How Long Does It Take To Cook In A Solar Oven?
How long does it take to cook in a solar oven? This is one of the most frequent questions that people ask about solar cooking. The answer is not simple. Cooking time is not as easy as simply heating the oven to 350 degrees and baking for 15 minutes. Or setting the microwave on high for 3 minutes. Solar cooking is much more like a slow cooker that sits there and slowly cooks the food to perfection. To solar cook, one needs to plan ahead and have patience.
TYPE OF OVEN
The temperature of the oven is dependent on the type of solar oven/cooker that you are using. Parabolic cookers reach temperature highs of 800+°. They cook hot and fast. Box ovens such as the All-American Sun Oven and the Solavore Sport Solar Oven are well insulated and scientifically designed for optimum cooking. They heat quickly, hold the heat, and reach fairly high temperatures. The Sun Oven advertises temperatures from 360° to 400° while the Sport supposedly maxes out at 300°. But even in the middle of a scorching hot Arizona summer, my Sun Oven has never hit that magical 400°. It typically ranges between 325° – 350°, while my Sport usually tops out around 325° with the reflectors. The smaller, more portable ovens, such as the Sun Flair, will reach temperatures between 210° – 260°. Panel cookers such as the Cook-It, which uses a cooking bag as the heat trap, will reach about 250° as well. There is a temperature trade off between a heavily insulated cooker and a light weight portable cooker and each has it’s place in the solar cooking world. Handcrafted solar cookers, as well as the many new types of solar cookers, will vary in temperature according to the design and amount of insulation. Worried that the solar oven won’t get hot enough to safely cook food? Read about Solar Oven Food Safety here.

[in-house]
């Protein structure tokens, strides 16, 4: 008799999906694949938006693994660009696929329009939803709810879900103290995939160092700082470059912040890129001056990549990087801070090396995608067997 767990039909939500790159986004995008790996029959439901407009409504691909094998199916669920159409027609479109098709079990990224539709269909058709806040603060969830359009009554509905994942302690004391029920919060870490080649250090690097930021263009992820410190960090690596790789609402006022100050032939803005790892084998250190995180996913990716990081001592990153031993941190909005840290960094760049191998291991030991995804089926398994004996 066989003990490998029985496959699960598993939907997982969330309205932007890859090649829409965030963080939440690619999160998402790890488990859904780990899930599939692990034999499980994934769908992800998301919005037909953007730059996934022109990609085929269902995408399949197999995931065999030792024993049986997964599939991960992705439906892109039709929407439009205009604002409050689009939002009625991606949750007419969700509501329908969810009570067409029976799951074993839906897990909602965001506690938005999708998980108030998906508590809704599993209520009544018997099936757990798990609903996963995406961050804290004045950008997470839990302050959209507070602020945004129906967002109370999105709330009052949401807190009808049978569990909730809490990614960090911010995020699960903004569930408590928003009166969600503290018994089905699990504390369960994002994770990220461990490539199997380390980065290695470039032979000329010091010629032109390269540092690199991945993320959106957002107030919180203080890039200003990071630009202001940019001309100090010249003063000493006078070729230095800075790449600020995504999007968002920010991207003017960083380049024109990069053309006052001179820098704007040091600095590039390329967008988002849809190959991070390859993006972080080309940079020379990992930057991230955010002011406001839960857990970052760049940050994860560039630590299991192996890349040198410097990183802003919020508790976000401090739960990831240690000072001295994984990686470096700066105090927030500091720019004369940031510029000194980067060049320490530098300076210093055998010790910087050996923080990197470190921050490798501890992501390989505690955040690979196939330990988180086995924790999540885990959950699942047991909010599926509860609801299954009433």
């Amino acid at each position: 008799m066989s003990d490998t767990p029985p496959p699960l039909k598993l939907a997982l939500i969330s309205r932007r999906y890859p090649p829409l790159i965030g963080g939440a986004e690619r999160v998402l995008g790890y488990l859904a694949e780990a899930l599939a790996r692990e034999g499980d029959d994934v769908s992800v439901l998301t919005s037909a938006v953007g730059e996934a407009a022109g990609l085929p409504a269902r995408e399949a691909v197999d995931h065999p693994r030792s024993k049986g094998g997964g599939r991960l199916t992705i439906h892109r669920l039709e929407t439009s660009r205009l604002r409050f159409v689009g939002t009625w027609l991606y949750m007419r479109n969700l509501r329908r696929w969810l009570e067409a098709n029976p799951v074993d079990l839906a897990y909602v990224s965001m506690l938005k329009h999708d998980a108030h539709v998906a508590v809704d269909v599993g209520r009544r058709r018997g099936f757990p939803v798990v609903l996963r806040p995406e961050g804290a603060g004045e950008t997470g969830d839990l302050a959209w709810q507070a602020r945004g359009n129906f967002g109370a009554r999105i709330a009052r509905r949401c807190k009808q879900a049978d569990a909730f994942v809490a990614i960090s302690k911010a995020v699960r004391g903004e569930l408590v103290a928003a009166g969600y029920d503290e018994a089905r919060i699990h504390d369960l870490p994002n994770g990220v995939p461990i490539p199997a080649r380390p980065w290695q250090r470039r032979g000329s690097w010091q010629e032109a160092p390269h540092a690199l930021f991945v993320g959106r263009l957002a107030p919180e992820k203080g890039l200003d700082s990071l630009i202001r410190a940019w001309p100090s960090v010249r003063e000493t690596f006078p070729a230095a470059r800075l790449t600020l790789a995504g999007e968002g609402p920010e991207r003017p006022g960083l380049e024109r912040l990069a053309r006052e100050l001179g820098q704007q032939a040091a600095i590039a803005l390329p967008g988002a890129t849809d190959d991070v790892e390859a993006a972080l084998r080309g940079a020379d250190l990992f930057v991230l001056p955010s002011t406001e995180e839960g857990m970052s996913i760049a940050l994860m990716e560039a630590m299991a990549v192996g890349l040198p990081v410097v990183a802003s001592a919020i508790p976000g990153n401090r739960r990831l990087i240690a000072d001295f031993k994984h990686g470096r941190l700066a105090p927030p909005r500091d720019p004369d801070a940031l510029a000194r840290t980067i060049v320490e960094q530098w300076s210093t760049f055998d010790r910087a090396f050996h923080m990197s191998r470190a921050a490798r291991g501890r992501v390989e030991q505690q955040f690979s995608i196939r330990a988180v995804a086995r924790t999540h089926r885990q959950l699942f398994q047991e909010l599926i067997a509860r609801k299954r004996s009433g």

TYPE OF COOKWARE
The type of cookware used is also a factor in how fast the food cooks. For best results, a thin dark metal pot or pan is best. The pot doesn’t necessarily need to be black, just a dark, non-shiny finish. A shiny finish reflects the sunrays instead of absorbing them. A heavy cast iron pot also works. Although cast iron takes a long time to heat up, it holds the heat well. Glass pans and jars can be used. Because conventional solar cooking wisdom says that the glass should also be dark, glass jars are often painted black. But I have seen little difference in solar cooking results between painted and unpainted jars. A word of caution: All pots, pans, and jars will be extremely hot when they come out of the solar oven. Use a pot holder and be extra careful when handling hot glass jars. For more information, read Cookware Guide for Solar Oven Cooking.
TYPE OF FOOD
Just like with any other method of cooking, different types of food take longer to cook than others. For instance, it takes longer to cook brisket than it does to bake biscuits. For solar cooking, smaller items cook better than larger items. Therefore, large roasts should be cut into chunks for faster cooking. Cupcakes and muffins bake faster than larger cakes. Bundt type pans with a hole in the center also allow for quicker cooking.
TYPE OF WEATHER